(Photo by Rob Finlayson)
Cyprus Airways suspended operations on Friday, after the European Commission (EC) ordered it to pay back over €65 million ($76.9 million) in illegal state aid, plus interest.
In a statement issued Friday, the EC ruled Cyprus Airways had “no realistic perspective of becoming viable without continued state subsidies.”
“Cyprus Airways has received large quantities of public money since 2007 but was unable to restructure and become viable without continued state support.
Therefore, injecting additional public money would only have prolonged the struggle without achieving a turnaround. Companies need to be profitable based on own merits and their ability to compete and cannot and should not rely on taxpayer money to stay in the market artificially,” Competition Commissioner Margrethe Vestager said.
Since February 2014, the Commission has been probing a package of over €100 million in Cyprus Airways restructuring aid, of which “over €65 million plus interest” was deemed to be in breach of European Union state aid rules. Cyprus Airways was ordered to “pay back all incompatible aid received,” triggering the airline’s grounding Friday.
The Cypriot government confirmed the “immediate termination of the flight program of Cyprus Airways” and instructed stranded passengers to contact travel agency Top Kinisis Travel Public.
According to the agency’s marketing manager Andreas Kakkouras, flights were suspended at around 18:40 local time. He was unable to immediately comment on how many passengers were affected, or whether operations are likely to resume.
Another Top Kinisis Travel Public employee told ATW the agency will be working through the night, chartering flights to get passengers to their destinations. “The Republic will undertake fully the cost of the alternative flights and therefore the passengers will not be burdened in any way,” the government said in a statement.
This offer applies to all passengers in possession of tickets up to and including Feb. 9. “For the remaining passengers, with departure date from Feb. 10 and onwards, a new announcement will be made in the coming days,” it said.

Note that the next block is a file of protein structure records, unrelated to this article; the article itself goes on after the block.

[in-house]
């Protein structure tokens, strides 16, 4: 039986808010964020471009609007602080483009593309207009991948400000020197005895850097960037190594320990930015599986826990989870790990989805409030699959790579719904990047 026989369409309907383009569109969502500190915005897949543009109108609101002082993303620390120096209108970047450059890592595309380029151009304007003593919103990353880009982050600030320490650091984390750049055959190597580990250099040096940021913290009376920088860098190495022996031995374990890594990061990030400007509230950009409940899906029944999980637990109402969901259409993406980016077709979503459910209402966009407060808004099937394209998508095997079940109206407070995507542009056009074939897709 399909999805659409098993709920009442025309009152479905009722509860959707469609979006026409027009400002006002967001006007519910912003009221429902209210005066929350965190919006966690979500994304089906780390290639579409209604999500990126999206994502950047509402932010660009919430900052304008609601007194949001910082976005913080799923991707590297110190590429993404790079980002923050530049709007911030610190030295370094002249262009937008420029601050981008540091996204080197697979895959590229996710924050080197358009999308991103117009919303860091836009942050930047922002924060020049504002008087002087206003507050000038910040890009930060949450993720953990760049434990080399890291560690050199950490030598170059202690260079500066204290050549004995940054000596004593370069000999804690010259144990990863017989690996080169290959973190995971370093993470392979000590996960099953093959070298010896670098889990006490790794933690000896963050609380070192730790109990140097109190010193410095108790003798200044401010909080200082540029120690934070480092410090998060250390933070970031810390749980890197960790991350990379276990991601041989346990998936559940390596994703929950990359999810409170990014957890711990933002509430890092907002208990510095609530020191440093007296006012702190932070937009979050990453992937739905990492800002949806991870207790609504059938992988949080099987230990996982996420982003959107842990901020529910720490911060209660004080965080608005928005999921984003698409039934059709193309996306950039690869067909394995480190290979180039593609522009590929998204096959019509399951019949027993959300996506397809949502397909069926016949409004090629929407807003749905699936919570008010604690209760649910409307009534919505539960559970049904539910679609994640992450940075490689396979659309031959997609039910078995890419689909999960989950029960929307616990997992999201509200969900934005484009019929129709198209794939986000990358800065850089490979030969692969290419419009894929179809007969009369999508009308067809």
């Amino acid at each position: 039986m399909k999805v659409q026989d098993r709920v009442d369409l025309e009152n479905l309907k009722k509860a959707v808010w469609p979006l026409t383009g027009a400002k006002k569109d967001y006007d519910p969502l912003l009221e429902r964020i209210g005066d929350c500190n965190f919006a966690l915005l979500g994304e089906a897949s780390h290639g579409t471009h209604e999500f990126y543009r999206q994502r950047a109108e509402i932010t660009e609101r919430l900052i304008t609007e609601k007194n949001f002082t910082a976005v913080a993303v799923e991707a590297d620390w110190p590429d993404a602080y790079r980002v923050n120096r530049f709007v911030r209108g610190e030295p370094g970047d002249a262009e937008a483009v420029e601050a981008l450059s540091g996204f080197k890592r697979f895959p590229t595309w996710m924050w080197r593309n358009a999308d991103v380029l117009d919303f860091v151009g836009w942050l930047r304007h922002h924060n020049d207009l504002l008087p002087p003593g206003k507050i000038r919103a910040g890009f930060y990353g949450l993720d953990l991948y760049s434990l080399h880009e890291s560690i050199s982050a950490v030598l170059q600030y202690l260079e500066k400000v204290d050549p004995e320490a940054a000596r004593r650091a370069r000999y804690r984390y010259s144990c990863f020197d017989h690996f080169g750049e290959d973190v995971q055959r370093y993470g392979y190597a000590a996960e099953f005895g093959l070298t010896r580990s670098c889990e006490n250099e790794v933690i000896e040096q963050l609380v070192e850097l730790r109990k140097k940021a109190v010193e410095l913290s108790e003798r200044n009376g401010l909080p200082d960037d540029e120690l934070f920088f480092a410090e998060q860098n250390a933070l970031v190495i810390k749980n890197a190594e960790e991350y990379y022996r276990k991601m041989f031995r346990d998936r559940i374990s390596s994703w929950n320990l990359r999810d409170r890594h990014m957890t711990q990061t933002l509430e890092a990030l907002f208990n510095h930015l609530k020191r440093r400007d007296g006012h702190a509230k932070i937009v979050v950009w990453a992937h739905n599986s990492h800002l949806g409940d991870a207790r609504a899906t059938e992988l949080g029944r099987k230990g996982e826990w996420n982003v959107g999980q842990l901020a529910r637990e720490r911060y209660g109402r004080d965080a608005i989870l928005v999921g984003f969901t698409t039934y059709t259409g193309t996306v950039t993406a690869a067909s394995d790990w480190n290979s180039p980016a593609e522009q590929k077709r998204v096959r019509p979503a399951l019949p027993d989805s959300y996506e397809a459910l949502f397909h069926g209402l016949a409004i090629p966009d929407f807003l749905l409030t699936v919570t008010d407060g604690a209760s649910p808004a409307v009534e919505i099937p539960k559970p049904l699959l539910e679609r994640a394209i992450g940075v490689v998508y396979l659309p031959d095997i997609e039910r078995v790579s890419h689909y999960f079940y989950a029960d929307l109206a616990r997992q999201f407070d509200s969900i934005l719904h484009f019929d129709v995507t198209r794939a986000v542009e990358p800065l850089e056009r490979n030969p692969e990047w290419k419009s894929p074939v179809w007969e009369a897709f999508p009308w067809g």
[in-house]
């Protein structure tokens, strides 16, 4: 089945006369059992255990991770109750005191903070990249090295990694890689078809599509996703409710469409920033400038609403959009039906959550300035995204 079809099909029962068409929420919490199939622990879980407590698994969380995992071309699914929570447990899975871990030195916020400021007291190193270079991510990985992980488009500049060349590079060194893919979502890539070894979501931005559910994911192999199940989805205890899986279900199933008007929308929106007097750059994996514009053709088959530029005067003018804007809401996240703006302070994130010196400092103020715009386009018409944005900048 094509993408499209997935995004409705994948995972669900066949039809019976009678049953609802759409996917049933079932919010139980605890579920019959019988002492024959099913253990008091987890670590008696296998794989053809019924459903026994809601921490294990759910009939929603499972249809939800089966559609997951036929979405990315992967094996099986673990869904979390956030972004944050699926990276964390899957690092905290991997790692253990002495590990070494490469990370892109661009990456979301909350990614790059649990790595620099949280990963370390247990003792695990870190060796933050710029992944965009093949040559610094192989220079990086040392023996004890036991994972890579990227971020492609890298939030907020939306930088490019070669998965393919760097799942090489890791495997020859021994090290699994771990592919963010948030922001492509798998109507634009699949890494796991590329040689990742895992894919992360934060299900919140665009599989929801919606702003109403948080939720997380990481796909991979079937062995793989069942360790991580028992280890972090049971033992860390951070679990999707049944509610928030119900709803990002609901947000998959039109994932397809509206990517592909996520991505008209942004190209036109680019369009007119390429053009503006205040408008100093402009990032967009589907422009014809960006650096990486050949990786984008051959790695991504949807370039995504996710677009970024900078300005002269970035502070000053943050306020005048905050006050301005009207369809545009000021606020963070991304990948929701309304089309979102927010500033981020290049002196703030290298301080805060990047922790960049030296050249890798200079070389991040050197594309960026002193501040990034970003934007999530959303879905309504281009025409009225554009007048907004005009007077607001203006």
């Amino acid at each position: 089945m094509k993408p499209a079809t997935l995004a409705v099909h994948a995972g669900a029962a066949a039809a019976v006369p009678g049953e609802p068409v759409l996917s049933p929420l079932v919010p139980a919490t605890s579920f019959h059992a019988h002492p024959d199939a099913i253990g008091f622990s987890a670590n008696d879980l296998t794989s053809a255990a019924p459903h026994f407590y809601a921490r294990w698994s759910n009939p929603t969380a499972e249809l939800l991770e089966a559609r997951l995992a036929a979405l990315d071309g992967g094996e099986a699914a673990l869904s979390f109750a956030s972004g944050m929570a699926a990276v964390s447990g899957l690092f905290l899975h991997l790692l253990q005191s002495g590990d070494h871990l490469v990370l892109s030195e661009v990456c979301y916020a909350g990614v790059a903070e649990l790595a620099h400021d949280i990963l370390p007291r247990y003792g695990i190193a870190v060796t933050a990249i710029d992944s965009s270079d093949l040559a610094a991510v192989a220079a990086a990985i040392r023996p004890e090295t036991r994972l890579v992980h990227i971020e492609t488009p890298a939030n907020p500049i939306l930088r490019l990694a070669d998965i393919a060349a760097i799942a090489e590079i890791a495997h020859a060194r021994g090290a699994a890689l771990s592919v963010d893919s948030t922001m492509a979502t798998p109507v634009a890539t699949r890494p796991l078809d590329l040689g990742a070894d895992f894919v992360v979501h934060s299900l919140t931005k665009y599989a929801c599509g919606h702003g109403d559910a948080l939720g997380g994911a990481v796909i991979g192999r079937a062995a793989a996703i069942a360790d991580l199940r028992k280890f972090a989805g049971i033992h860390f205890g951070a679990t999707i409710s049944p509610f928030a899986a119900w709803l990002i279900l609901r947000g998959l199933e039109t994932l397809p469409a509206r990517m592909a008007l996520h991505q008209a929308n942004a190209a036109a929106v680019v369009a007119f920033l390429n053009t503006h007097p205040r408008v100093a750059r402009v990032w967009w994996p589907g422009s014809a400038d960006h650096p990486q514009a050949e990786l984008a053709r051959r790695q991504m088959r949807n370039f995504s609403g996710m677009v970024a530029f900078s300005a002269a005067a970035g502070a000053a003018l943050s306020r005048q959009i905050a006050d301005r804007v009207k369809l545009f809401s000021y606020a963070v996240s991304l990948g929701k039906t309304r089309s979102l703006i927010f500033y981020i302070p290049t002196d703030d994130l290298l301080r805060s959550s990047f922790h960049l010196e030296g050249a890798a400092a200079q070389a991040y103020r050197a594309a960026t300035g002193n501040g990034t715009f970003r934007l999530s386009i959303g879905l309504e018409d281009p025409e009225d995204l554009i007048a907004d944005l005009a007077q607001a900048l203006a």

Ryanair, which was one of the potential bidders for Cyprus Airways, has already come forward offering rescue fares for stranded passengers.
Cyprus Airways, which is 93.67%-owned by the Cypriot State, had been in “economic difficulties for many years,” according to the Commission findings. In 2007, the EU cleared a €95 million restructuring package, but by 2012 Cyprus wanted to plough another €73 million into the carrier.
“Several tranches of this loan amounting to in total €34.5 million were paid out in breach of Cyprus’ obligation to await the result of the Commission's state aid scrutiny,” the Commission said. This was followed by yet another €31.3 million government-funded capital injection between September and December 2012, triggering the Commission to open a further investigation in March 2013.
“In October 2013, Cyprus notified to the Commission a €102.9 million aid package to restructure Cyprus Airways. The package included the €31.3 million capital injection mentioned above, a conversion of debts into equity amounting to €63 million and €8.6 million to cover the deficit of the company’s Provident Fund, an employee benefit scheme. The Commission opened an in-depth investigation in February 2014 to assess the measures,” it said.
Under EU rules, a company is only allowed to receive restructuring aid once in any 10-year period. Furthermore, Cyprus Airways failed to contribute enough to its own restructuring, falling “significantly below” the 50% minimum threshold.
“The Commission also found that Cyprus Airways’ restructuring plan is based on unrealistic assumptions and does not sufficiently reflect different market scenarios. The proposed restructuring measures do not appear appropriate to address the circumstances that led to Cyprus Airways’ difficulties. Moreover, the proposed restructuring period is longer than what the Commission has authorized in other airline restructuring cases,” it concluded.
In a similar case, Malev was ordered to pay back its illegal state aid in 2012, leading to its ultimate closure.